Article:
‘They Messed Up’ | Candace Parker Had Signature Shoe Before Caitlin Clark, Who Former Shoe Exec Sonny Vaccaro Believes Was Grossly Underpaid By Nike

Sunday afternoon WNBA legend and three-time WNBA champion Candace Parker announced her retirement via Instagram.

The only player in league history to win the MVP as a rookie, won those three titles with three different franchises (Los Angeles, Chicago and Las Vegas). She says her injured foot, which hampered her all of last season, just hasn’t healed enough for her to feel comfortable continuing her playing career. As she’s said, she’ll “never cheat the game.”

Having just turned 38, Parker who was once the face of the league will leave a legacy unrivaled by most.

Candace Parker Is One of 13 WNBA Players With Signature Shoe

Parker also has the unique distinction of being one of only 13 WNBA players to ever have a signature shoe, debuting her signature Adidas shoe in 2010-11. She’ll now continue to be an “NBA on TNT” analyst while watching 2024 No. 1 overall pick Caitlin Clark attempt to lead a league that Parker was once the face of. Clark herself signed a huge shoe deal with Nike last week. The record-setting deal is for eight years and $28 million which is a $3.5 million payout. 

It’s also the largest deal ever for any WNBA player. 

Clark Becomes Fourth Player With Current Deal: Was She Shortchanged?

Clark joins the likes of Breanna Stewart (Puma), Sabrina Ionescu (Nike) and Elena Delle Donne (Nike) as the only players on current deals. Parker was one of the last players to receive a shoe deal when she did, which was years prior to the aforementioned four more recent deals.

As pertains to Clark, whose deal is record-setting in itself, not everyone believes the deal is good enough. Former shoe executive Sonny Vaccaro told TMZ Sports this about Clark’s deal.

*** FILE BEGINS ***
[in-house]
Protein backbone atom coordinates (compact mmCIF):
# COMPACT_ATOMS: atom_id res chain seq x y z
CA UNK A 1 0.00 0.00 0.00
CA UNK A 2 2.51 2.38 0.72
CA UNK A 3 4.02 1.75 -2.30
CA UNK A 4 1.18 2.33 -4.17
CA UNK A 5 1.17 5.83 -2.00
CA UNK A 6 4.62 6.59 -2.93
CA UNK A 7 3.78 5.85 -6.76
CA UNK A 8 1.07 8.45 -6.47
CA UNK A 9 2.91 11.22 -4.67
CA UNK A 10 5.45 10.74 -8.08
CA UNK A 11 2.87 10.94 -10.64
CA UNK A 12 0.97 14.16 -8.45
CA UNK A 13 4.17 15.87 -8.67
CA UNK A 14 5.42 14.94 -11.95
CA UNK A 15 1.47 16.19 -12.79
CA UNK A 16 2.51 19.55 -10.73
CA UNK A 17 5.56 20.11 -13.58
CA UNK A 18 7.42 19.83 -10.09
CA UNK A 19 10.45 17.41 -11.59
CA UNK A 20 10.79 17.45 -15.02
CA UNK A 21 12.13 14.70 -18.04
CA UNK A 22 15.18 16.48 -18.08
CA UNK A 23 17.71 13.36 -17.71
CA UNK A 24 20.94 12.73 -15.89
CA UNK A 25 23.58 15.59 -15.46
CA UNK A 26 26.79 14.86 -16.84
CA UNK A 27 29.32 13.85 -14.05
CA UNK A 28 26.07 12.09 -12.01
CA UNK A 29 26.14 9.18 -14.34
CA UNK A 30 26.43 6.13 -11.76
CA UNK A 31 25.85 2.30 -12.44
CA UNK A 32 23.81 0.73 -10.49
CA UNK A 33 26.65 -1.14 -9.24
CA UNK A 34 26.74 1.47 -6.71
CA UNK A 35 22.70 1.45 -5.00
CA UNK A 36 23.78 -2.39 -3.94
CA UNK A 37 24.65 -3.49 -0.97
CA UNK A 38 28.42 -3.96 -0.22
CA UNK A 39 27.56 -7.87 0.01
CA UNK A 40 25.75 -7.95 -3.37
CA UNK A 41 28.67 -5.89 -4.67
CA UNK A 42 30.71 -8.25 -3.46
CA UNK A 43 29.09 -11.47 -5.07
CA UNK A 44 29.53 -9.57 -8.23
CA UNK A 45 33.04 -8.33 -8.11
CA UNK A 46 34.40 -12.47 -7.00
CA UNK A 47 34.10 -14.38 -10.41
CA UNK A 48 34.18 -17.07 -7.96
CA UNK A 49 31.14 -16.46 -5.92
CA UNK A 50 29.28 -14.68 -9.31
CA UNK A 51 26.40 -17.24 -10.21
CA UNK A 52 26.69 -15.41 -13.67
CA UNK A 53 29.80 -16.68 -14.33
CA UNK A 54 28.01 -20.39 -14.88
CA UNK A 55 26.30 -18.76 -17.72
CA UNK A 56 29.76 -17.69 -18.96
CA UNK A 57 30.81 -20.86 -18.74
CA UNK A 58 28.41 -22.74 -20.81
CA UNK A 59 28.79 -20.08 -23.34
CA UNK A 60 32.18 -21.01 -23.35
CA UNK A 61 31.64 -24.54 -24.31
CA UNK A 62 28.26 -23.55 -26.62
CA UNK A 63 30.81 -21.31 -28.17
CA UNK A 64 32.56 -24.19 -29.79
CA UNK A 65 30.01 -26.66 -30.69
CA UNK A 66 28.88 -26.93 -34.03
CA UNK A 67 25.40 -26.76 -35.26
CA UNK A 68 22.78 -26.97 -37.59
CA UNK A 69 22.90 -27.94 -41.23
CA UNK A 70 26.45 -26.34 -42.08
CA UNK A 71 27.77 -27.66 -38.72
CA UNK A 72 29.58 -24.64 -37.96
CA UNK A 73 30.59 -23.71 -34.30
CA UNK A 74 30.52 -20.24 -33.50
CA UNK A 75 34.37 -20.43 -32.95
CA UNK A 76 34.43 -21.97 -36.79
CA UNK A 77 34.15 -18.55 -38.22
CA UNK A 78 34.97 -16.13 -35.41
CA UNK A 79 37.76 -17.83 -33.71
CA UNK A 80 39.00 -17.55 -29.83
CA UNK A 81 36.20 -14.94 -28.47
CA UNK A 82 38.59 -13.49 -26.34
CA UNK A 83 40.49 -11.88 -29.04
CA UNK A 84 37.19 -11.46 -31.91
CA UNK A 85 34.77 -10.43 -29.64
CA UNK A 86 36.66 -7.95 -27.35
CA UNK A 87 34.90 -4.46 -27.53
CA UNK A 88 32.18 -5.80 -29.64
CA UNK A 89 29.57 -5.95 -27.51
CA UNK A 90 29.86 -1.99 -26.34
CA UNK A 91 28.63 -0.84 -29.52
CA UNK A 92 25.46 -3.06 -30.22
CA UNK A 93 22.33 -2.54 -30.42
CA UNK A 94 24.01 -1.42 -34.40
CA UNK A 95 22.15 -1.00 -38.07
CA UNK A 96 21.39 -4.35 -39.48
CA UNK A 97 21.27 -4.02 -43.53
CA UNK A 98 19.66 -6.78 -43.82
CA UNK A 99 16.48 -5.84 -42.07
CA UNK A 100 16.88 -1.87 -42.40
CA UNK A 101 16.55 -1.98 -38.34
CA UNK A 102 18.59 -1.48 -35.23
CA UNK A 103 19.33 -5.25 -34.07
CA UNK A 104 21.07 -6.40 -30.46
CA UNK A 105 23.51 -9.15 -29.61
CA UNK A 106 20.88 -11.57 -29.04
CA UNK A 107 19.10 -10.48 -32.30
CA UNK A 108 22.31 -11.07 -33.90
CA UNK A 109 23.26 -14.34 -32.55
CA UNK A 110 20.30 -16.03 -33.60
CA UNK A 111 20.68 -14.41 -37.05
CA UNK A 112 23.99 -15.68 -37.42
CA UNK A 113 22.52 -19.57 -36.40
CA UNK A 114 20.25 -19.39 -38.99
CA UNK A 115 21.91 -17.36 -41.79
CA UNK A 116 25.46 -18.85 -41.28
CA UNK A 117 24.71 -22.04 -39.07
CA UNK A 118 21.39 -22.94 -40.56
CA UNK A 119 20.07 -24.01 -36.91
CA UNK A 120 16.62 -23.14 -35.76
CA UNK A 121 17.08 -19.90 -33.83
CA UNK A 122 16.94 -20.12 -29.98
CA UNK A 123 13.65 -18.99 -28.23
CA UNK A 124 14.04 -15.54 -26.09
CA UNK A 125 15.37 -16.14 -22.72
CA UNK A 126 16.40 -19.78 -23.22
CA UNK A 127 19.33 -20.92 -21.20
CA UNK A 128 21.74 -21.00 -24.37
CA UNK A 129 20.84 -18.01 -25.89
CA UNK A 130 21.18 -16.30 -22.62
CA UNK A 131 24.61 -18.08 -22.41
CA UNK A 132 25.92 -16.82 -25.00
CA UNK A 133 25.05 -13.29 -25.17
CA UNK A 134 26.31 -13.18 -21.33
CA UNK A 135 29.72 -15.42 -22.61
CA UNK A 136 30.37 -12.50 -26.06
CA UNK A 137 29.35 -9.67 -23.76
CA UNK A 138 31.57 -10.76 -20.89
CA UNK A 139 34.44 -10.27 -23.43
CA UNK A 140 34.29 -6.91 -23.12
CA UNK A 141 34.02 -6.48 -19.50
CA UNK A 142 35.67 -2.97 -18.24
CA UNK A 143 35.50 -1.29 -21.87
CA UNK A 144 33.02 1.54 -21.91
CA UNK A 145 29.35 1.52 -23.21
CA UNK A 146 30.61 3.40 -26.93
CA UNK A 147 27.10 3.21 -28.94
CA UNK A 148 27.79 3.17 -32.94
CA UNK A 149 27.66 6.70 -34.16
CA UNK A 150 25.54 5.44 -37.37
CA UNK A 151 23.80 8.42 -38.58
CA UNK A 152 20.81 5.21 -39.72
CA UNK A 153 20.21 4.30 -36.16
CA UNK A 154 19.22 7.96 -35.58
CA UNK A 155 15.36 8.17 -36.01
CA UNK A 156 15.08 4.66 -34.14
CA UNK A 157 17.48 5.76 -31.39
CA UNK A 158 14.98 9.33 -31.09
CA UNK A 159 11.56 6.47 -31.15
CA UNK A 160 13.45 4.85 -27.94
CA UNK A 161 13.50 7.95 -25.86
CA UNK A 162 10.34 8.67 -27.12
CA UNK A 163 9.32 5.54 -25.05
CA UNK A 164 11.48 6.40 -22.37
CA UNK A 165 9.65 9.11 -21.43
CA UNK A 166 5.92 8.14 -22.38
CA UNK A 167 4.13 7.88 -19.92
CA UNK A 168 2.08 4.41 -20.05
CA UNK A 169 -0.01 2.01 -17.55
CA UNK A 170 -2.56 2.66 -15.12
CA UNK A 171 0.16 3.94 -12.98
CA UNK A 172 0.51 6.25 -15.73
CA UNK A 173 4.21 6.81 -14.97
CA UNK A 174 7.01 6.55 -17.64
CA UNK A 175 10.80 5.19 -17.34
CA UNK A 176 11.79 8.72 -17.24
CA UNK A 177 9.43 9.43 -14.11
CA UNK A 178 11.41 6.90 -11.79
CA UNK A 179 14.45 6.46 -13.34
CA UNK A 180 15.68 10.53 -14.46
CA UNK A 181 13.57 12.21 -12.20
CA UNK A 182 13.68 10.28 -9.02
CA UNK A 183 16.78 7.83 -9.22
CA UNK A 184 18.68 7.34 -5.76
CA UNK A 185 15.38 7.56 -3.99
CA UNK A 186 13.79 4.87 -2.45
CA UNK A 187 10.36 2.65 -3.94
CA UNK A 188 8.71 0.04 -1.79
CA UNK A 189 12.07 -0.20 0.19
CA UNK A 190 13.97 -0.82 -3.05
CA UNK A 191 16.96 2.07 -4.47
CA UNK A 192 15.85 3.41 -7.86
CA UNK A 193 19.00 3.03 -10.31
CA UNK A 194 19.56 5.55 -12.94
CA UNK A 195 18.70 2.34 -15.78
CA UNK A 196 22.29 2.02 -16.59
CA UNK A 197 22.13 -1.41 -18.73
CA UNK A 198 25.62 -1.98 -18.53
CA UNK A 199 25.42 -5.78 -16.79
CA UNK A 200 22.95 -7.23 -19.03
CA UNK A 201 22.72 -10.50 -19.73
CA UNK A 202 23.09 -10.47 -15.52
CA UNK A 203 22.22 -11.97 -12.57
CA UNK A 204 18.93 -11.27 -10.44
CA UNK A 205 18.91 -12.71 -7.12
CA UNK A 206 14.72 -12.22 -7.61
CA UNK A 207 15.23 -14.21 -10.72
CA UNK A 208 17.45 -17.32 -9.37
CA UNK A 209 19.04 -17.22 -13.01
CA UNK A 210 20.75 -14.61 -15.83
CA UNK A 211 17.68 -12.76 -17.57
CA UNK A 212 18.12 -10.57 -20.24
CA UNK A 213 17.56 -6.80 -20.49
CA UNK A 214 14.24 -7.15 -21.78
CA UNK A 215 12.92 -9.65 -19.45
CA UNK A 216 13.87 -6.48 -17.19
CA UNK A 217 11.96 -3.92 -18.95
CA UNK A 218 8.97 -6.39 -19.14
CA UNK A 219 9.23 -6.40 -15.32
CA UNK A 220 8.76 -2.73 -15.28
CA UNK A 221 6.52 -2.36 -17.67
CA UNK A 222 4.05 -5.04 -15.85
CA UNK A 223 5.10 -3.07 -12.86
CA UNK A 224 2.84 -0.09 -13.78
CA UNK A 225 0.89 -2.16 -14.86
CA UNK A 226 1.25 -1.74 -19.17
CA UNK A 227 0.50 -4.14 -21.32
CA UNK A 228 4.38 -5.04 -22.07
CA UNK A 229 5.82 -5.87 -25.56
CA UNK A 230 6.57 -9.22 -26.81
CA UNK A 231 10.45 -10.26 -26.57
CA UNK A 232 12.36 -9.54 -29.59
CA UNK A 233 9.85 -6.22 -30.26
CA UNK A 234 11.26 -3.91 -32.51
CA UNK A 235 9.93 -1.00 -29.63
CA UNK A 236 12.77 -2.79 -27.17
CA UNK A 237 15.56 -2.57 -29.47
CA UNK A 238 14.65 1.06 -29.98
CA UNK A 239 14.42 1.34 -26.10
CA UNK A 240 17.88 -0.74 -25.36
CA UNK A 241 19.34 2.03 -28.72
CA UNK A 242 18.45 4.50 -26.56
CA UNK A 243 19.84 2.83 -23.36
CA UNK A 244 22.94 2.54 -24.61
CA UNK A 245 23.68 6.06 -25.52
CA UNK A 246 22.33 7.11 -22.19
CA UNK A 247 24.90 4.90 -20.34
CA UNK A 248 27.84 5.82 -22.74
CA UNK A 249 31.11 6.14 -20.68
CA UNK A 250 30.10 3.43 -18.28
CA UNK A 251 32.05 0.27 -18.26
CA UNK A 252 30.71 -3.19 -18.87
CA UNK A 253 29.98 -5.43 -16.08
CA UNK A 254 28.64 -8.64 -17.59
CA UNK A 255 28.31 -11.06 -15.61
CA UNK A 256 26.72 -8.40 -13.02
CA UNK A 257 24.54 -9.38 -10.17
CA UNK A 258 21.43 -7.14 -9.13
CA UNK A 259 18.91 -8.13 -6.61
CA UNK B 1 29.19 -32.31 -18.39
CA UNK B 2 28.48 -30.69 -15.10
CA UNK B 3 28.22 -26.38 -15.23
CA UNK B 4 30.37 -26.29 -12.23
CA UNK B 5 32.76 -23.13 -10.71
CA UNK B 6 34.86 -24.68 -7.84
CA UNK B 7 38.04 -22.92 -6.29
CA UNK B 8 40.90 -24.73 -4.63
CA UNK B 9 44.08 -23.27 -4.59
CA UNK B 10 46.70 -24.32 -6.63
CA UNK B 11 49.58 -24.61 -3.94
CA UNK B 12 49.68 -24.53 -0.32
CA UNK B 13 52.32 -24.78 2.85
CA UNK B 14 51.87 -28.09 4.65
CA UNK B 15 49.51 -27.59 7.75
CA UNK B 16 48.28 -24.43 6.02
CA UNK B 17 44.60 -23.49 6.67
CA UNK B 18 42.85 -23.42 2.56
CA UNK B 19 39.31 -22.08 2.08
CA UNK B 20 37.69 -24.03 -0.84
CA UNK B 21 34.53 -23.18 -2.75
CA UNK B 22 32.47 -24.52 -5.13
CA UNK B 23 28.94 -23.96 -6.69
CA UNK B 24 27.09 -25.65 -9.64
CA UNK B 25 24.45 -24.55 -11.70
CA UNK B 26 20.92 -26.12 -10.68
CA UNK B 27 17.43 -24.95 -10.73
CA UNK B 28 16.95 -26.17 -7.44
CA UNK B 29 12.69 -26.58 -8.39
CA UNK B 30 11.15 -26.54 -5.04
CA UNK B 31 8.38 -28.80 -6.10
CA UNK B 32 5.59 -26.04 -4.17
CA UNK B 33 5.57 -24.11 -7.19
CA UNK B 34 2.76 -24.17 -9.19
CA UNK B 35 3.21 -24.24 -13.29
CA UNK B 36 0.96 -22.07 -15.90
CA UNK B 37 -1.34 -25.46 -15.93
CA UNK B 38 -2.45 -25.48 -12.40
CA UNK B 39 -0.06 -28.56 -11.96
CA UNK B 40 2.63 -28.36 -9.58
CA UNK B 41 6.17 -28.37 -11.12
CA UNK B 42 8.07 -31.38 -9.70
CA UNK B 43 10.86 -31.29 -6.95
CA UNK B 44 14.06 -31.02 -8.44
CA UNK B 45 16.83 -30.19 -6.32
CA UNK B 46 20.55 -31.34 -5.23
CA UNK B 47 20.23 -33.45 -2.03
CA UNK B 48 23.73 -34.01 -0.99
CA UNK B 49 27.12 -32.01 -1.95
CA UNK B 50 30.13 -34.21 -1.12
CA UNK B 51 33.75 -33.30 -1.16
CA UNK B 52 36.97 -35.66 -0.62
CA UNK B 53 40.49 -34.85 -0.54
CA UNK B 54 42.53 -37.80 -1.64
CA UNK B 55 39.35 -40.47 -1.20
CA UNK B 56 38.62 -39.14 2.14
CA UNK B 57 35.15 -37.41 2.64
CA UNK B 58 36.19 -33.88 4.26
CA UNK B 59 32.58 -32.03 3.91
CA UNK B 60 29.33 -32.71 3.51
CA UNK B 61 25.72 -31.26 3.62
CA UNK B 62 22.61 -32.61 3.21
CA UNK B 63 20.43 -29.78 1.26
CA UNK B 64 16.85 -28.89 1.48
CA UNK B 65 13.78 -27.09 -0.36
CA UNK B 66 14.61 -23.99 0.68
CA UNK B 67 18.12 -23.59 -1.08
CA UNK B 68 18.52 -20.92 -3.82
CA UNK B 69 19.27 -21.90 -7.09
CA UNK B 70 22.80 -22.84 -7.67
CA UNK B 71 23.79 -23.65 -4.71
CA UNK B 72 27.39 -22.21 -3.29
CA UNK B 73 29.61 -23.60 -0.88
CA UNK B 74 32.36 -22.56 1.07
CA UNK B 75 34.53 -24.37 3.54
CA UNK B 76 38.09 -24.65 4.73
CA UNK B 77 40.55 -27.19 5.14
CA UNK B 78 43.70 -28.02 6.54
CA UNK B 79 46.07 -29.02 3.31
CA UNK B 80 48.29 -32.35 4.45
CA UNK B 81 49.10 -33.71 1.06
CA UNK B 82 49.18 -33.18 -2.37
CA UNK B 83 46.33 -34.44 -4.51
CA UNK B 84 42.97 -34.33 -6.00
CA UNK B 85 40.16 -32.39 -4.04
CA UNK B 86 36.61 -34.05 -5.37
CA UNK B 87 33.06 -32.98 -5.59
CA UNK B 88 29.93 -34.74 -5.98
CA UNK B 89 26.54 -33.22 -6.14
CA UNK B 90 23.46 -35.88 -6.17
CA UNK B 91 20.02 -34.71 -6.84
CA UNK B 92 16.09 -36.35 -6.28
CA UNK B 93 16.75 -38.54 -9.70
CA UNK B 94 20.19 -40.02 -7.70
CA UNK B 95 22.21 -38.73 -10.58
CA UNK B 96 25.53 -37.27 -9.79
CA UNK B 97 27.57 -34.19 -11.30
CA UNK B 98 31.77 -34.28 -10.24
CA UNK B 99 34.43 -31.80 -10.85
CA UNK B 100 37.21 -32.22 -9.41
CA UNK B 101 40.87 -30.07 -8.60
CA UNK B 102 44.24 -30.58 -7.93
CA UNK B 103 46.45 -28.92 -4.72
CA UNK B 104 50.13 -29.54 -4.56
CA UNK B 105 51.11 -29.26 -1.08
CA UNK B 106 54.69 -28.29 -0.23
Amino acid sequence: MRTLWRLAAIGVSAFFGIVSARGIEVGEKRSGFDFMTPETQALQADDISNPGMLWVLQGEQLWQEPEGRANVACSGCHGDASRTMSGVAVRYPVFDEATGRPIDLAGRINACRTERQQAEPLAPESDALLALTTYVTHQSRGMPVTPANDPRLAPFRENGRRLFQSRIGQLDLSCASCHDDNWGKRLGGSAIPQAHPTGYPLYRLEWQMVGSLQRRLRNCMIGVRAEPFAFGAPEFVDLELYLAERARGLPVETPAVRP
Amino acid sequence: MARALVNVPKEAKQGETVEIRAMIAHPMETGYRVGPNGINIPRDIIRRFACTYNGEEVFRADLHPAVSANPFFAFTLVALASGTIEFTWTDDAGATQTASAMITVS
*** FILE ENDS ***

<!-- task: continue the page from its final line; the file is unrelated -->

“She should have gotten a piece of everything, just like Michael Jordan.”

“I’m saying to you, he said. “They messed up. They should have held on to the last drop.”

Vaccaro believes Clark should’ve gotten more than the $3.5 million annually, plus a portion of each Clark-branded item that Nike sells. In other words, Vaccaro is saying Nike should’ve treated Clark like they did Michael Jordan when he signed with the shoe giant in 1984, creating the “Air Jordan” brand. 

Related: Sonny Vaccaro On How “Amateurism” Was Created To Restrict Athletes (theshadowleague.com)

Is Vaccaro Correct? 

Hearing Vaccaro mention Clark and Jordan in the same breath proves just how much star power the former Iowa sharpshooter already has. Because of that, Vaccaro’s statement about a Jordan-esque type deal is something that should’ve been discussed. 

When you hear WNBA Cathy Englebert say she’s looking to double the league’s revenue from $60 million to $120 million in the very near future on the strength of Clark and some other newbies, it makes Vaccaro’s statement even more plausible. 

Remember, none of that would be possible without the showstopper Clark, and Vaccaro, who has never been one to hold his tongue, sounds like he wanted Nike to compensate her even more handsomely for. 

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